The Wild Couch Party and Friends

Current Exhibition (June 9, 2024 - May 28, 2025)  
Fosun Plaza - 28 Liberty, Lower Manhattan, New York, NY 10005, United States
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One of the most intimate experiences we share as humans is also the simplest, sitting down on the couch together and sharing time over coffee and cake. It’s a time where we can nourish, support, and enjoy time with each other, a time that is cherished by many families all around the world.

But not everyone gets to share this same level of love and support. The world is currently experiencing the 6th mass extinction. More and more beautiful creatures are being pushed towards the threat of extinction and the reasons can always be linked back to us, humans. We have moulded the earth to suit our needs, indifferent to the effects on the other living creatures who share our planet.

This public sculpture experience is an invitation to join the best party in the world. Expertly crafted in bronze, the couch is ready and the animals are already partying, all that is left is for the public to take their seats.

Rabbitwoman and Dogman, the internationally beloved hybrid characters who have travelled the world spreading messages of love, acceptance, and adventure, play host to the party. They sit in the middle of the couch either side of an African elephant. Their guests; twelve of the world's most endangered animals. Rabbitwoman and Dogman have opened invited all these the animals as a symbol of love and support, welcoming them into their family and promising to protect them in every way they can.


The Animals
The twelve endangered animals include; a hippo, Masai giraffe, African elephant, Bengal tiger, koala, chimpanzee, Grevy’s zebra, Northern white rhino, lion, mountain gorilla, orangutan and an Arabian red fox. They have each been invited to the party as representatives of some of the best-known species in the world. And yet they all are dangerously close to the same threat, extinction.

Hippo: One of the most recognizable animals, this blubbery giant has charmed the world, even though it’s considered to be one of the most dangerous! They are at major risk from poaching, with a 2006 study showing a 20% reduction in their populations over the past decade. They are killed for their meat as well as the ivory from their tusks. 

Masai giraffe: The tallest living animal in the world, the giraffe tower over the savannas of Africa. It’s good that they do because a group of giraffes is aptly named a tower! As a whole, the giraffe is listed as vulnerable but the Masai and reticulated species are endangered. The Masai populations have been estimated to have declined by 52% in the past few decades, mainly due to habitat loss and poaching.

African elephant: The African elephant is the largest land animal in the world and wanders across 37 countries in Africa. They are a keystone species meaning they are crucial for their environment. They use their tusks to dig up dry riverbeds in the dry season, digging down to the water hidden underneath and creating water holes for others.

Bengal tiger: The tiger is the largest member of the feline family with a great roar that can be heard as far as two miles away. The Bengal tiger may be the most iconic out of all 5 remaining species and is even considered a charismatic megafauna, a large animal with such symbolic value and appeal that they are often used to gain popular support.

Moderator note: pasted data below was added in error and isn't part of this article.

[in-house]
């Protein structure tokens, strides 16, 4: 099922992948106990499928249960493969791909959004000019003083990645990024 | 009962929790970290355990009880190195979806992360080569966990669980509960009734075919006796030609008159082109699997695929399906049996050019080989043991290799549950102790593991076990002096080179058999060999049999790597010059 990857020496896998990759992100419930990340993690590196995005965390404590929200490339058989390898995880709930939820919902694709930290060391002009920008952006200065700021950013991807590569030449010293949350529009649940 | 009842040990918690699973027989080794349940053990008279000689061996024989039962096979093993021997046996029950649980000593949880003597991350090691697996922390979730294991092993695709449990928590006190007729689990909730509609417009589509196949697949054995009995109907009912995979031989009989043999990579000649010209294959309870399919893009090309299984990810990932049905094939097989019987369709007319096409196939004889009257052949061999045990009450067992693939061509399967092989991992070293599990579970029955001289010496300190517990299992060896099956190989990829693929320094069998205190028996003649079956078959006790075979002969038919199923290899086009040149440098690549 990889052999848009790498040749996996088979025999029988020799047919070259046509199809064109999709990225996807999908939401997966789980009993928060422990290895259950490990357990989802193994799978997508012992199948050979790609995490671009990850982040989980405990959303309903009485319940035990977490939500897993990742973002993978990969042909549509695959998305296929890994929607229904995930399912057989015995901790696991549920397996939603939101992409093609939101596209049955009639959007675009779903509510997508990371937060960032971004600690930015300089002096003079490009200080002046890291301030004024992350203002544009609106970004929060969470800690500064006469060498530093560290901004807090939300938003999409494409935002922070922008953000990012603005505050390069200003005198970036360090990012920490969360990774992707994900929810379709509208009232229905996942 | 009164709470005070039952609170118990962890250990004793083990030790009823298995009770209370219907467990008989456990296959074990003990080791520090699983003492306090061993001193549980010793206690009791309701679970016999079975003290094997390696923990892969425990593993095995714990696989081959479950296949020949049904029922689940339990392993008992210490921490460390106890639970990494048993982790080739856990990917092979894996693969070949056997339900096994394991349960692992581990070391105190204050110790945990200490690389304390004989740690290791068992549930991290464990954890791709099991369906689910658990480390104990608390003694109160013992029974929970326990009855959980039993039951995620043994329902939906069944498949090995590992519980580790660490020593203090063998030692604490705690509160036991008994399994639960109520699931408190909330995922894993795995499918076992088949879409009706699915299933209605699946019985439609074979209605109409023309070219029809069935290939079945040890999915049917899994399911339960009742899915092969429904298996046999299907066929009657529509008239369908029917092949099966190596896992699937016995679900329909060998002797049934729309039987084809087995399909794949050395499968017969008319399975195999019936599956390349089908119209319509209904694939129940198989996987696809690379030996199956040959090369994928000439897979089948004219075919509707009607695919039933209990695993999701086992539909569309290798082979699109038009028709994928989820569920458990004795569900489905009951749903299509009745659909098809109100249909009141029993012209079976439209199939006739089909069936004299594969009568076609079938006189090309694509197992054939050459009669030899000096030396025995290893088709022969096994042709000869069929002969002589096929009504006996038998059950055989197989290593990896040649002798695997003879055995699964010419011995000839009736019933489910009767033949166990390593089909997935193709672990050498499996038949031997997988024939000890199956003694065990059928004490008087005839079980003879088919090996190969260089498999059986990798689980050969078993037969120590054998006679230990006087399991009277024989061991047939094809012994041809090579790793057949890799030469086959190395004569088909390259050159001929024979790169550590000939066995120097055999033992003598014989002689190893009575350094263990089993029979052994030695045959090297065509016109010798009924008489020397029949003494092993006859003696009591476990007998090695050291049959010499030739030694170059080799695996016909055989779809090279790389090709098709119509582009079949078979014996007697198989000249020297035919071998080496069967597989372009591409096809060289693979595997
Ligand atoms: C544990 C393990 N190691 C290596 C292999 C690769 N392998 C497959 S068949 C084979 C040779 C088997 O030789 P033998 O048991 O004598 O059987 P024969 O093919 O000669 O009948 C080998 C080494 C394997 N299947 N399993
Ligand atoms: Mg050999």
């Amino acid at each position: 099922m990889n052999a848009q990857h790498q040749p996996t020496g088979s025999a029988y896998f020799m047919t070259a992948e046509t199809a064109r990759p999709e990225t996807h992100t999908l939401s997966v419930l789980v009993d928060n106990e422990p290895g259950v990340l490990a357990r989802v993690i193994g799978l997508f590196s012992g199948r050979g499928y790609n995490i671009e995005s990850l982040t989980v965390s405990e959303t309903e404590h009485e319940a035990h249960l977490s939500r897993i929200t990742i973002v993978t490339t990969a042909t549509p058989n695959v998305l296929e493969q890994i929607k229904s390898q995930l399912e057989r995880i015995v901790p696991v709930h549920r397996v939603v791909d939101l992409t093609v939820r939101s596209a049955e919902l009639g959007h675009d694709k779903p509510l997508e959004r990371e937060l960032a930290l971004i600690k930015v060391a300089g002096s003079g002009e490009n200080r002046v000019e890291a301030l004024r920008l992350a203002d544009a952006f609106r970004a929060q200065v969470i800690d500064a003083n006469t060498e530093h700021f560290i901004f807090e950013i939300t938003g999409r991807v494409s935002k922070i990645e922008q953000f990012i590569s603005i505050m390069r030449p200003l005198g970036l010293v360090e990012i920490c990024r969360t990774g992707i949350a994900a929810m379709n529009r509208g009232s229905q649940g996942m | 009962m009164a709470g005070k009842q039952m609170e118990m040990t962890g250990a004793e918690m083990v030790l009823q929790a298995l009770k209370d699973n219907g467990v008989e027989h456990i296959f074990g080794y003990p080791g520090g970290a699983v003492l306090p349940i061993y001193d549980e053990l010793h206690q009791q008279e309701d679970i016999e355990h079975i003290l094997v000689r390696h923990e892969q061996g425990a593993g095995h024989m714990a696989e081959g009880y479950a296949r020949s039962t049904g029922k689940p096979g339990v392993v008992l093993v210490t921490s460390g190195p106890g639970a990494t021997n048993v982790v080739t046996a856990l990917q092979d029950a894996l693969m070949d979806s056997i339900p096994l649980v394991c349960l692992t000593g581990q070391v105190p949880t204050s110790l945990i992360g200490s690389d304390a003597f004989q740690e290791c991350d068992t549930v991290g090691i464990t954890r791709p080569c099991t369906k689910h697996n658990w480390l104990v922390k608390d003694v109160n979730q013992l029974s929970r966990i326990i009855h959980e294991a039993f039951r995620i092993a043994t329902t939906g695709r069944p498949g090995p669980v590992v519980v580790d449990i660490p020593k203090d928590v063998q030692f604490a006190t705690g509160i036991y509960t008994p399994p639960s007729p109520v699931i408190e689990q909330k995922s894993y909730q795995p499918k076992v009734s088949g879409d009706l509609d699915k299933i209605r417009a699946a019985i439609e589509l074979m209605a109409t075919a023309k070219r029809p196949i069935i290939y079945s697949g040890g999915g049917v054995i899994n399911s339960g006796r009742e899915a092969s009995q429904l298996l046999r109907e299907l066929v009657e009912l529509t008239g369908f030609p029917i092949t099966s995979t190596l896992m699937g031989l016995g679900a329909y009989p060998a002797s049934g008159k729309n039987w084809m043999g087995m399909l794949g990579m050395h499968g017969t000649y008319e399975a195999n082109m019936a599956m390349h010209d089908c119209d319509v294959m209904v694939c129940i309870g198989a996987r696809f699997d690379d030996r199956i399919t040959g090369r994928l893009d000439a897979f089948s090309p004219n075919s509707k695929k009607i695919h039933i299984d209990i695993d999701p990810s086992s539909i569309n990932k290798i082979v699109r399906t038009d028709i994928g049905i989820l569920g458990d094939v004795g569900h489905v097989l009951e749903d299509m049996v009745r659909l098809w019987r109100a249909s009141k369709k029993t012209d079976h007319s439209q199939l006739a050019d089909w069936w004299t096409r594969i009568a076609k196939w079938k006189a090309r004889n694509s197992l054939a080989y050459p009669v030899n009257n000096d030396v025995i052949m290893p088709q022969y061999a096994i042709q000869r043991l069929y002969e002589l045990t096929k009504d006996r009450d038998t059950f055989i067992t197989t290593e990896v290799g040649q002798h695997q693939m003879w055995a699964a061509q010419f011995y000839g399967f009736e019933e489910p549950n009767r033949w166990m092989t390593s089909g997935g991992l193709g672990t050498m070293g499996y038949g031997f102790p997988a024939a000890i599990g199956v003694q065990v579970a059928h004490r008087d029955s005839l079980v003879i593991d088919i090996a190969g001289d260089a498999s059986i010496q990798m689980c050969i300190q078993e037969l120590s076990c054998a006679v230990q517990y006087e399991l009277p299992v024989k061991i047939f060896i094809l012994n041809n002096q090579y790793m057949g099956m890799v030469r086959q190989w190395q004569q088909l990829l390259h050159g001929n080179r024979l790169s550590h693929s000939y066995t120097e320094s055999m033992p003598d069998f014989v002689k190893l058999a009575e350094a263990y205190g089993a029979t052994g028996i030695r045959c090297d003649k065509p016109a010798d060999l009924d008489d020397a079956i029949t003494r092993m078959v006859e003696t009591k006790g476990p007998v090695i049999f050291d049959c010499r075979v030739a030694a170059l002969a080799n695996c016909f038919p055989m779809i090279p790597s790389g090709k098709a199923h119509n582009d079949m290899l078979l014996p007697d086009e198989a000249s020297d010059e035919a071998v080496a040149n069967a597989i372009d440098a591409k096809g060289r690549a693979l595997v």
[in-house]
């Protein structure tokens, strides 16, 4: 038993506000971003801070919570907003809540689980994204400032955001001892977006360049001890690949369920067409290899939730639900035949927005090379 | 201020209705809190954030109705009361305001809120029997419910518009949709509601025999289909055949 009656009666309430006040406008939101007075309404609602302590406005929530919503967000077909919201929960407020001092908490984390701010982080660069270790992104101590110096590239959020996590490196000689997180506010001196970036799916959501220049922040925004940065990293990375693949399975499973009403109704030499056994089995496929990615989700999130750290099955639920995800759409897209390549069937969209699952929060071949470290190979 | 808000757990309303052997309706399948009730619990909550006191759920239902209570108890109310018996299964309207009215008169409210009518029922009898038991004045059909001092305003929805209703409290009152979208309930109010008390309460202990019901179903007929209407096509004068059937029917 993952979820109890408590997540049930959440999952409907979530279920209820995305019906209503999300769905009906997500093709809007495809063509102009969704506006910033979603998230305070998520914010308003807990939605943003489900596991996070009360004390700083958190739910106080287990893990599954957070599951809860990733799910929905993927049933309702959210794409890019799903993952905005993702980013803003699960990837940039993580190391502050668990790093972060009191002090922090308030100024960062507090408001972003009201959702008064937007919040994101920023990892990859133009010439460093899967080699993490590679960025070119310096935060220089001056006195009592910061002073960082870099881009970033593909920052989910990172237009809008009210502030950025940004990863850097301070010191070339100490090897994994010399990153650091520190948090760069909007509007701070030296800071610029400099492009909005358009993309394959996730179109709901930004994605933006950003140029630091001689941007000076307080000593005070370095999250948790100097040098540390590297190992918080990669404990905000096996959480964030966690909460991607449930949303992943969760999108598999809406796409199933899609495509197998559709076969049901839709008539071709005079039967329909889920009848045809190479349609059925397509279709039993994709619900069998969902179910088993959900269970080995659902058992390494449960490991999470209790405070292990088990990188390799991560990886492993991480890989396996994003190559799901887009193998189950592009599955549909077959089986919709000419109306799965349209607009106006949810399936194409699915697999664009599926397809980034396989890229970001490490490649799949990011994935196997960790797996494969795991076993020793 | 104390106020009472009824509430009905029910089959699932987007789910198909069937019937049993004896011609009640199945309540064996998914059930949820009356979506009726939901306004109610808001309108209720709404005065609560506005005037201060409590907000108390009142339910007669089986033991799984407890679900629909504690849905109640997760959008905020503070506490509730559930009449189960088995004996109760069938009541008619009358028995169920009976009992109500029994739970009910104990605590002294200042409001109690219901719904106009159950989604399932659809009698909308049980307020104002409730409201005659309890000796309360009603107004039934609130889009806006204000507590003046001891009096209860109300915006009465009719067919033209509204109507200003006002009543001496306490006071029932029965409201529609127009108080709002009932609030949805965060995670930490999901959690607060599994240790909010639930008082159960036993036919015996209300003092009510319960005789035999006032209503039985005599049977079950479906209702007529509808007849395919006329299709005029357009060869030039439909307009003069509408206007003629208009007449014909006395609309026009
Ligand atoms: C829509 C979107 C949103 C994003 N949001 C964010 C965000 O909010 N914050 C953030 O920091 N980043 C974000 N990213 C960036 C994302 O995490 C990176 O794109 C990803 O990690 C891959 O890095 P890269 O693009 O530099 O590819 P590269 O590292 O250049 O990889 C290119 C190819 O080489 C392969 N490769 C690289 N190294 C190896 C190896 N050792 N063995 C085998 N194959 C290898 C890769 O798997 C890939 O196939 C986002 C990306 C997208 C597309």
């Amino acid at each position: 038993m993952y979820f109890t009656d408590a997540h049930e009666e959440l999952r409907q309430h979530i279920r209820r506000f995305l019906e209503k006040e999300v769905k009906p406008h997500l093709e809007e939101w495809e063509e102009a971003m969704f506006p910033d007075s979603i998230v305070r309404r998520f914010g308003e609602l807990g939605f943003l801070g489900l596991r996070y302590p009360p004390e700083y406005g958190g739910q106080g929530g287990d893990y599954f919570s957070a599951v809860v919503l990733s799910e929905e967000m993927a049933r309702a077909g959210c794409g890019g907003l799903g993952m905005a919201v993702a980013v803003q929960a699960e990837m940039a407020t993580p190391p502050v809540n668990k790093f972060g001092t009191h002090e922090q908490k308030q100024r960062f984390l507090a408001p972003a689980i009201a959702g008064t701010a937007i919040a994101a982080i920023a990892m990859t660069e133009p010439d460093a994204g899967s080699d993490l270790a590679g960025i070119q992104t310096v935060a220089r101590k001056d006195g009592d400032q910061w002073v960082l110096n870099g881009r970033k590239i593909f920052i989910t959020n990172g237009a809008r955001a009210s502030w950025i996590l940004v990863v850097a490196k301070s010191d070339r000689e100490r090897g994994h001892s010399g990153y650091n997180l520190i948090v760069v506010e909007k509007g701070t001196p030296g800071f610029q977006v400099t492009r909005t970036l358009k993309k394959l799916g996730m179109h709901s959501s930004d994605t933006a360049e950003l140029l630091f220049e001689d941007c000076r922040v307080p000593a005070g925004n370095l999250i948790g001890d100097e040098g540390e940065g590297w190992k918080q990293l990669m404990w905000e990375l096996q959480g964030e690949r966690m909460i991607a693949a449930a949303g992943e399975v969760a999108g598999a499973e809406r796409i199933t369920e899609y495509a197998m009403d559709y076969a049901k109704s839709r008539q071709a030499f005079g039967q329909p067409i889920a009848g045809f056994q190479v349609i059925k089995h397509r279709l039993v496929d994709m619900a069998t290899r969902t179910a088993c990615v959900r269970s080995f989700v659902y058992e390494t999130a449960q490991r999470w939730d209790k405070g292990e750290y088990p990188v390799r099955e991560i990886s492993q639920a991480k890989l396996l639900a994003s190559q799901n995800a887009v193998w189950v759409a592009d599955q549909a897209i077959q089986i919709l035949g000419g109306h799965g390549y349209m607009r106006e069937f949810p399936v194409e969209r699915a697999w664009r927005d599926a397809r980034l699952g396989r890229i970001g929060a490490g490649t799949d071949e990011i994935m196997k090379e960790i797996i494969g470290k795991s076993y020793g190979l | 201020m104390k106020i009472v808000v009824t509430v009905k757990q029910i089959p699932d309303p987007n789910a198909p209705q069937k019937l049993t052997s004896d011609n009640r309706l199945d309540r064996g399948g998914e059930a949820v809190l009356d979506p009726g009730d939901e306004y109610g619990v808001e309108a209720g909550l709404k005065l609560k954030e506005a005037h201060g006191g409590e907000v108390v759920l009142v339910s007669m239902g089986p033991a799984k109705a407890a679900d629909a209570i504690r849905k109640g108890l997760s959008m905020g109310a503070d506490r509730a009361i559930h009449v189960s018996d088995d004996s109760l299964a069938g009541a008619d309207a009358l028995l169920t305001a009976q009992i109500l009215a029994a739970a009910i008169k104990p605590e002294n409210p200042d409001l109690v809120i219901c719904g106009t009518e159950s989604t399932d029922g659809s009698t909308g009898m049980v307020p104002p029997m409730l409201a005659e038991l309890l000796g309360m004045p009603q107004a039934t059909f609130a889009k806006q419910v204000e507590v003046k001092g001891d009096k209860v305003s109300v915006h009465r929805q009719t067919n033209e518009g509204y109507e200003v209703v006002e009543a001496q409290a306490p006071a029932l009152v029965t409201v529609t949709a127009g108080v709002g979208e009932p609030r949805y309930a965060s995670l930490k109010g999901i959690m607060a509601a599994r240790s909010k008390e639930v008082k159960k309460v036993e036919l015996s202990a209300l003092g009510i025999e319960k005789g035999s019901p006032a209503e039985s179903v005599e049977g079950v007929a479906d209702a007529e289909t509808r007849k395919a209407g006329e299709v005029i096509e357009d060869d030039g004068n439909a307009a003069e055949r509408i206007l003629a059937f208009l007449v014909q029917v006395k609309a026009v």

Koala: Koalas are the beloved icon of Australian wildlife, the adorable little marsupial with sleepy eyes and gigantic fluffy ears. They can be seen high in the embrace of eucalyptus trees, munching away on their favourite leaves for the vast majority of their day.

Chimpanzee: The chimpanzee is our closest living relative, sharing about 99% of our DNA. It’s even thought that we have a common ancestor who lived sometime between 7-13 million years ago!

Grevy’s zebra: With stripes as unique as our fingerprints, the zebra is an iconic member of African wildlife. Grevy’s zebra is the largest and most endangered and is more closely related to the wild ass than the horse, the more common plains zebras’ cousins.

Northern white rhino: There are two species of white rhino, the northern and southern. The southern rhino was thought to be extinct until the late 19th century when a small population was discovered in South Africa.

Orangutan: The orangutan, a critically endangered species of great ape found in the rainforests of Borneo and Sumatra, is facing severe population decline due to habitat loss, illegal hunting, and the palm oil industry.

Arabian red fox: The Arabian red fox, an endangered subspecies found in the Middle East, faces threats from habitat loss, hunting, and human encroachment, making conservation efforts crucial for its survival in the region.


Watch out for Paparazzi Dog & Watch out for Paparazzi Rabbit: Embodying the pursuit of fame and the power of capturing one’s moment in the spotlight. These sculptures, showing Rabbitwoman and Dogman emerging from manholes with cameras, remind us of the potential to achieve our unique moments of fame, encouraging us to embrace our talents and seize opportunities. The camera symbolizes the tool to showcase our passions, talents, and achievements, inspiring others and leaving a lasting cultural impact.

Friends Forever Bench: This functional yet interactive contemporary sculpture invites visitors to sit between Rabbitwoman and Dogman, sparking conversations among friends, family, and strangers. This bench tells the autobiographical tale of two opposites coming together, representing diversity and acceptance through love. ‘Friends Forever Bench’ celebrates these differences, promoting love and friendship over fear and division, offering a chance to become friends with Rabbitwoman and Dogman or to create new friendships.